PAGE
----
Often times people are in pursuit of reaching a pot of gold. We sacrifice spending time with our family, our friends, and even our morals and inner self just to make a few extra bucks. Despite this, wealth does not equal happiness. Psychologists have studied this over and over again. While money allows you to have more things in life (a fancy car instead of the junkbox you used to drive), the more you have, the more you have infinitely increased the number of choices at your disposal. More choices tends to be overwhelming (steak, chicken, fish, or pasta for dinner), and this chronically leaves you on edge making you think that you could have made a better choice than you actually did.
Yes, when you are extremely poor, money will solve your problems when it lifts you out of of abject poverty into the middle class. However, once you meet a certain threshold, there is such a diminshing return that you shouldn’t expect it to solve all your problems. For instance, making $125,000 instead of $75,000 isn’t going to make you that much happier as you may think. Even getting millions isn’t necessarily going to solve all your problems.
Most people who are millionaires do not becomes sensations overnight. It takes years of hard work with gradual pay increases. Going from $750,000 to $1,250,000 doesn’t change your standard of living that much. Going from a millionaire to a decamillionaire has decreasing marginal returns in terms of satisfaction. If you become a billionaire overnight, expect your happiness to increase immediately, but it lasts a very short while before it diminshes at a rapid pace. Why do lottery winners usually become depressed? Part of it is because they didn’t earn that money, but another part is because how many possessions can you actually buy? Other factors contribute a lot more to your well-being than money does.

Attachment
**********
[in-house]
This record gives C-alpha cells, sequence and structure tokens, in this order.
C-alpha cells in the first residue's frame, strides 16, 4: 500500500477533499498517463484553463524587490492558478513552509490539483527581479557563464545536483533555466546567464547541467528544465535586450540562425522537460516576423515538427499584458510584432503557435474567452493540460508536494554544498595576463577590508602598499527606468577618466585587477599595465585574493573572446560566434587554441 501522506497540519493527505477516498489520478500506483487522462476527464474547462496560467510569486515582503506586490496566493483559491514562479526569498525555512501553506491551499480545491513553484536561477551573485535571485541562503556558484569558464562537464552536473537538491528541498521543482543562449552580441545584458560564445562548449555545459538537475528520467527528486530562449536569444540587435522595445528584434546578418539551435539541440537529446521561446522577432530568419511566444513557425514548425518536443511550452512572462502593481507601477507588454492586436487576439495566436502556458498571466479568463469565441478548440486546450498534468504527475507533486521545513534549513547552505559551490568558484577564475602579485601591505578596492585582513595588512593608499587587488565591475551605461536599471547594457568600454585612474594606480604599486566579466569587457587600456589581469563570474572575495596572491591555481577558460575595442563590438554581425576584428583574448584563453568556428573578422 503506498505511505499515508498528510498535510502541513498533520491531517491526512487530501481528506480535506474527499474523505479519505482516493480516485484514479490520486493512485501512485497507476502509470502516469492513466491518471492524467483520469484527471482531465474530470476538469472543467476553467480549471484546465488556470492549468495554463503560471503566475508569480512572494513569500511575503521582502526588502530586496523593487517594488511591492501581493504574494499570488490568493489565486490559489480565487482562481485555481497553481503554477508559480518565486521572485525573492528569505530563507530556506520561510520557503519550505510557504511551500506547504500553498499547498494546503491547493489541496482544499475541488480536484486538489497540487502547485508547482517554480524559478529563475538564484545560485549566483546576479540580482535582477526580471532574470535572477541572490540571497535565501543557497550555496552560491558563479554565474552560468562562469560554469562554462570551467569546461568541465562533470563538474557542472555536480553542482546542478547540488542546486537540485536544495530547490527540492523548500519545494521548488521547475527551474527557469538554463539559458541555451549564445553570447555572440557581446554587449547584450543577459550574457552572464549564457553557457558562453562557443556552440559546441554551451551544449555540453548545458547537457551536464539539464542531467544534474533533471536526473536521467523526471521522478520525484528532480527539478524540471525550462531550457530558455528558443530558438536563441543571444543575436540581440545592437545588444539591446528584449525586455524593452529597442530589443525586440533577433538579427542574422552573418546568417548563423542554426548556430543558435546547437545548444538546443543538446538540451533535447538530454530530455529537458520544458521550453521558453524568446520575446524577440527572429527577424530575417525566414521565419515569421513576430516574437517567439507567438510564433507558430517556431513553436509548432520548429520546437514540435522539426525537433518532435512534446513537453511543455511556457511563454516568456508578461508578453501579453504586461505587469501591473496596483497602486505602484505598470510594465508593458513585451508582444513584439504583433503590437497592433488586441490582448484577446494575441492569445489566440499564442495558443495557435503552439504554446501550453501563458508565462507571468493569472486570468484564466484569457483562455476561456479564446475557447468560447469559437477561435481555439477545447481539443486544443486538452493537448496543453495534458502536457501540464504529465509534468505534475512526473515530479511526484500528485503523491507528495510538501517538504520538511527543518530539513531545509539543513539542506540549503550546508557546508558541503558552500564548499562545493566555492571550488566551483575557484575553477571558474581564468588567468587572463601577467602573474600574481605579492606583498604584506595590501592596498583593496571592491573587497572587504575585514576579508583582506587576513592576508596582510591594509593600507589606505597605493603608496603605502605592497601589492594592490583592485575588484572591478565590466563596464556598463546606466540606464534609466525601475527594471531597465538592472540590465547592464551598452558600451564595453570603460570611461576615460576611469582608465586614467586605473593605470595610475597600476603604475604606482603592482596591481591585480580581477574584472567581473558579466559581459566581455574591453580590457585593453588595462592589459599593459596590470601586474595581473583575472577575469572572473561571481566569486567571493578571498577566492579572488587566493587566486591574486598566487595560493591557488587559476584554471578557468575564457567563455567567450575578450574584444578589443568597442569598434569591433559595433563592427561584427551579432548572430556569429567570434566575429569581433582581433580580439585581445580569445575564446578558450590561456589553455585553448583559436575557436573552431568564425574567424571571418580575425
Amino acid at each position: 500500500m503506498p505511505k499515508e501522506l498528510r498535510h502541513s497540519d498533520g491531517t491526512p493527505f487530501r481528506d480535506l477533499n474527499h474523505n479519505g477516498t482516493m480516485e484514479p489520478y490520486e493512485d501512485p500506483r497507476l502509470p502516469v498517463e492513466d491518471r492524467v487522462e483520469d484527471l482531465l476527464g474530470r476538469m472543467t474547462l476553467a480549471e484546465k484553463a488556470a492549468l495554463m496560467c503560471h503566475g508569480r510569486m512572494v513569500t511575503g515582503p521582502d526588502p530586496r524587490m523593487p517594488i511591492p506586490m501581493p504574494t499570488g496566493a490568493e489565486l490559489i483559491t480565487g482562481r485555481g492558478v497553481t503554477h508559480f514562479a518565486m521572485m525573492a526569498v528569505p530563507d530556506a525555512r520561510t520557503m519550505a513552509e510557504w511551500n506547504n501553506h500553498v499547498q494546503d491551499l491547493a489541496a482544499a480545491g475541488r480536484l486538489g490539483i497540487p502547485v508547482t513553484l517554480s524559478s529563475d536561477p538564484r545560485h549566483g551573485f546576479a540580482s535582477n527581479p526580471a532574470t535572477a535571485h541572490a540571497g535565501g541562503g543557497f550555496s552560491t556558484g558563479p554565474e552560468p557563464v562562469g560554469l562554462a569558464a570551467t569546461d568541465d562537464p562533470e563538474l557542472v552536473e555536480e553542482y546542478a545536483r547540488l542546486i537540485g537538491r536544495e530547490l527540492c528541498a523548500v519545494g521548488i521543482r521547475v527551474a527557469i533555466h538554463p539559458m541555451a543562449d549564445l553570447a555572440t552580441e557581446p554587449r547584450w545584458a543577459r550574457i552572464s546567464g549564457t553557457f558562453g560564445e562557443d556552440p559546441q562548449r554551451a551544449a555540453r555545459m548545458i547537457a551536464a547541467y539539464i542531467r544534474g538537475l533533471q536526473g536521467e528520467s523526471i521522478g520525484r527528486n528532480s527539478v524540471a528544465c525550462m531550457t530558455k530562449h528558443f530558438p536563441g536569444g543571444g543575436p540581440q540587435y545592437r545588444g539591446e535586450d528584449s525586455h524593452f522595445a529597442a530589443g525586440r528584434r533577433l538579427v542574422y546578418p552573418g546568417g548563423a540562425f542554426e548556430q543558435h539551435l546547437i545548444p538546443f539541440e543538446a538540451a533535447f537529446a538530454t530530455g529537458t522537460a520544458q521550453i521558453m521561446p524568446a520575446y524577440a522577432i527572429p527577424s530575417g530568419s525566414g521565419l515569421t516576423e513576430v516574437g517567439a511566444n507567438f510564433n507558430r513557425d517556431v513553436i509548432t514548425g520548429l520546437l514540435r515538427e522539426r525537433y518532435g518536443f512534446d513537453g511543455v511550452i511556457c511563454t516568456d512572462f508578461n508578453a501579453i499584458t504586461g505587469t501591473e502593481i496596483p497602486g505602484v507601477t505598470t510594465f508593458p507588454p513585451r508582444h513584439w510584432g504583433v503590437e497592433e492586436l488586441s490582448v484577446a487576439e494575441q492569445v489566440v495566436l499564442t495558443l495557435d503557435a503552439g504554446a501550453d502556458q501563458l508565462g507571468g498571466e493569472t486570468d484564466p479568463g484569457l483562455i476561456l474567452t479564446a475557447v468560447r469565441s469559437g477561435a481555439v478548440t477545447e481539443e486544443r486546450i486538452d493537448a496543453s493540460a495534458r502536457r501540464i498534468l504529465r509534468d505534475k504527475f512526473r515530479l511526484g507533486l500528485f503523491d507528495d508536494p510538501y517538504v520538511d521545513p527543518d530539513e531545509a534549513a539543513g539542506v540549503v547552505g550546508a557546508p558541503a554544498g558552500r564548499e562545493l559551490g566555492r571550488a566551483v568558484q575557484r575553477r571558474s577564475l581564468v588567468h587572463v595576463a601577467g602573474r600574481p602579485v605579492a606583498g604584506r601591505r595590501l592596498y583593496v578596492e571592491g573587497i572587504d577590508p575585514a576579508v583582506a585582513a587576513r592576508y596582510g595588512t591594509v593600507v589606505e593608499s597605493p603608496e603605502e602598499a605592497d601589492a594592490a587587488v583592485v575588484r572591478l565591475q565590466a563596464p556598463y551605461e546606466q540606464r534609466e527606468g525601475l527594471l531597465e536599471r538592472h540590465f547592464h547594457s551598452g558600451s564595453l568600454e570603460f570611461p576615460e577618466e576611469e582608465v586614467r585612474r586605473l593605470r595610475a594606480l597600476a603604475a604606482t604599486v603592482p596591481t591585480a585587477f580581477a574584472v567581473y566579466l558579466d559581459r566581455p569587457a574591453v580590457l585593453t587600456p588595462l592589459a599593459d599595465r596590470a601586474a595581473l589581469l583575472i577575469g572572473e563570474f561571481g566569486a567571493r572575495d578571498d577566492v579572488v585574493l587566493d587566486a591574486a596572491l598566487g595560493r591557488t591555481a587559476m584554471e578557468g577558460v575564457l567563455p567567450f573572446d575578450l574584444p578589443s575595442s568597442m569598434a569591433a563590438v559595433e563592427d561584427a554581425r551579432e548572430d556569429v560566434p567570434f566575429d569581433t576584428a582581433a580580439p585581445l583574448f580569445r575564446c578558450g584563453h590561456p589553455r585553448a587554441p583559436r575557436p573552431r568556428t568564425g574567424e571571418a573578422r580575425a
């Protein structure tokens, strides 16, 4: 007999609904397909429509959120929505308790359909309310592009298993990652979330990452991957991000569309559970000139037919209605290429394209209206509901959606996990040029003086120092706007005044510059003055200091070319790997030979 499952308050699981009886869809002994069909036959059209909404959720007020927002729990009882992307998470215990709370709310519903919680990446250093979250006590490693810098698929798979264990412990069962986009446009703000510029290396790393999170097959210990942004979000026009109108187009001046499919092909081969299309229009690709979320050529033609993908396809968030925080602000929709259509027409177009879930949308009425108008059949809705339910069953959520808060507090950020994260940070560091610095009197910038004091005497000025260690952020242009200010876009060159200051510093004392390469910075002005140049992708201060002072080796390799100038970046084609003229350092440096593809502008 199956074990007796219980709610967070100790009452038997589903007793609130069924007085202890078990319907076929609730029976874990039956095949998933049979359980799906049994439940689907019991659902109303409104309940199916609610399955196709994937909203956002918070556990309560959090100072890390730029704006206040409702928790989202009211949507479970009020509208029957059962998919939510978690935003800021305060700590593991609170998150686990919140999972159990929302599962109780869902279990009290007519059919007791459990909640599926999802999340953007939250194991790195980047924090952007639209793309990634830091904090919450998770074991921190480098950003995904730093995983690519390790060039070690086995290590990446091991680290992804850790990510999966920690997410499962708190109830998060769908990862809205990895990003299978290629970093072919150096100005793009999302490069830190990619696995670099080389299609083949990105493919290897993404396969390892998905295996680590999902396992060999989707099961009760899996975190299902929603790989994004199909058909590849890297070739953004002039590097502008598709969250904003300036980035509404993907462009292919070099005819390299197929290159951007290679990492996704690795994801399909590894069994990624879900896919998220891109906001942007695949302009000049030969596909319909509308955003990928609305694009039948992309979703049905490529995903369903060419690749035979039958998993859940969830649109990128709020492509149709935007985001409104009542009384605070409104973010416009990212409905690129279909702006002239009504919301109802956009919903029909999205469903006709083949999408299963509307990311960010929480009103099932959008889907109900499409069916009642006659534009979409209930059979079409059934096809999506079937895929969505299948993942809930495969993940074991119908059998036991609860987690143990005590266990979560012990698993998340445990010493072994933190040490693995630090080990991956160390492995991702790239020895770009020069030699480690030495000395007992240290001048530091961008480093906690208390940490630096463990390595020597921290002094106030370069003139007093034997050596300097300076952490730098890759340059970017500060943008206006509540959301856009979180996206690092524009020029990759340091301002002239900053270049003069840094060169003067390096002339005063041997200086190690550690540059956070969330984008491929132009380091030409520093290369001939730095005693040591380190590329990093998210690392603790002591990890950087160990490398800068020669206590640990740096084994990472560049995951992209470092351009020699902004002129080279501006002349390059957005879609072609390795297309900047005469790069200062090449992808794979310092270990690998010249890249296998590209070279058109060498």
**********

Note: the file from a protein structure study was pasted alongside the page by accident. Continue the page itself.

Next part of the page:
Take a look at the studies here: http://www.thedailybeast.com/newsweek/2007/10/14/why-money-doesn-t-buy-happiness.html
We are constantly seeking approval, we are constantly looking to improve. With this neverending satiety, buying more and more things increases your well-being only temporarily. Sure, it makes life easier, but overall, there are far more important things than how big your bank account is. To sacrifice your morals and break laws to get rich is absolutely despicable.
At the end of the day, it doesn’t matter how much money you make. What will provide you the most happiness in life is the relationships you have and the impact you have on people. Your relationship with your spouse, your children, your parents, and your siblings will far exceed any paycheck you receive or the possessions you can purchase. The feeling of being empowered in your job and being happy with what you’re doing at work is infinitely more satisfying than seeing a Maserati in your driveway. The richer you get, the richer the people you’ll be interacting with, and “Keeping up with the Joneses” is often more pain than pleasure. Instead of worrying about the pot of gold, try to make a difference in this world. You’ll feel far more satisfaction by making an impact through changing someone’s life than you can by gloating your possessions. Help those who are in need and offer a lending hand. If you can help someone lose weight, do it. If you can be a mentor to a young athlete, sacrifice your time to do so. If you can help an abused kid, what is stopping you? If you can help someone be a better person, you’ve got to do everything in your power to do just that. The impact you have on someone else is the greatest form of happiness you can ever receive